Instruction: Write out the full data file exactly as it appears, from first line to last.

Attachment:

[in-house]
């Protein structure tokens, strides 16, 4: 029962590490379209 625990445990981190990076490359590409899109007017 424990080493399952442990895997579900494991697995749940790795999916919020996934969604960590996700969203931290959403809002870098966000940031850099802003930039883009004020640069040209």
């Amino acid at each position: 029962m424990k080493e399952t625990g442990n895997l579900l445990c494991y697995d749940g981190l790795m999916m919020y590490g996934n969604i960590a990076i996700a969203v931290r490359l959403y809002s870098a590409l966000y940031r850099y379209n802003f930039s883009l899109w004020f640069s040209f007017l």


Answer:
[in-house]
């Protein structure tokens, strides 16, 4: 029962590490379209 625990445990981190990076490359590409899109007017 424990080493399952442990895997579900494991697995749940790795999916919020996934969604960590996700969203931290959403809002870098966000940031850099802003930039883009004020640069040209």
């Amino acid at each position: 029962m424990k080493e399952t625990g442990n895997l579900l445990c494991y697995d749940g981190l790795m999916m919020y590490g996934n969604i960590a990076i996700a969203v931290r490359l959403y809002s870098a590409l966000y940031r850099y379209n802003f930039s883009l899109w004020f640069s040209f007017l």